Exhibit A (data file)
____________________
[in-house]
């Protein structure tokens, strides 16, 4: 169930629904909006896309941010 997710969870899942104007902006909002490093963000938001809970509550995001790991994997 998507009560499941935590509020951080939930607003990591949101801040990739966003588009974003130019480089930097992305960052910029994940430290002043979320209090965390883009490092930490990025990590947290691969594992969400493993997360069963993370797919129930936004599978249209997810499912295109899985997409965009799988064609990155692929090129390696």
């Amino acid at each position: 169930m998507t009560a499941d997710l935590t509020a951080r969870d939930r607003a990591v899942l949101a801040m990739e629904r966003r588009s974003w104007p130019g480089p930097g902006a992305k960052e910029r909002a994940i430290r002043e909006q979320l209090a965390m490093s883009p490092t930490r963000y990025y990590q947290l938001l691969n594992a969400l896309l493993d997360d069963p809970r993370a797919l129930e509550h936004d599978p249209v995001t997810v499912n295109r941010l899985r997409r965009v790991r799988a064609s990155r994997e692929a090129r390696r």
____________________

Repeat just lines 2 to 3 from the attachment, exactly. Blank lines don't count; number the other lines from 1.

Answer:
């Protein structure tokens, strides 16, 4: 169930629904909006896309941010 997710969870899942104007902006909002490093963000938001809970509550995001790991994997 998507009560499941935590509020951080939930607003990591949101801040990739966003588009974003130019480089930097992305960052910029994940430290002043979320209090965390883009490092930490990025990590947290691969594992969400493993997360069963993370797919129930936004599978249209997810499912295109899985997409965009799988064609990155692929090129390696």
């Amino acid at each position: 169930m998507t009560a499941d997710l935590t509020a951080r969870d939930r607003a990591v899942l949101a801040m990739e629904r966003r588009s974003w104007p130019g480089p930097g902006a992305k960052e910029r909002a994940i430290r002043e909006q979320l209090a965390m490093s883009p490092t930490r963000y990025y990590q947290l938001l691969n594992a969400l896309l493993d997360d069963p809970r993370a797919l129930e509550h936004d599978p249209v995001t997810v499912n295109r941010l899985r997409r965009v790991r799988a064609s990155r994997e692929a090129r390696r």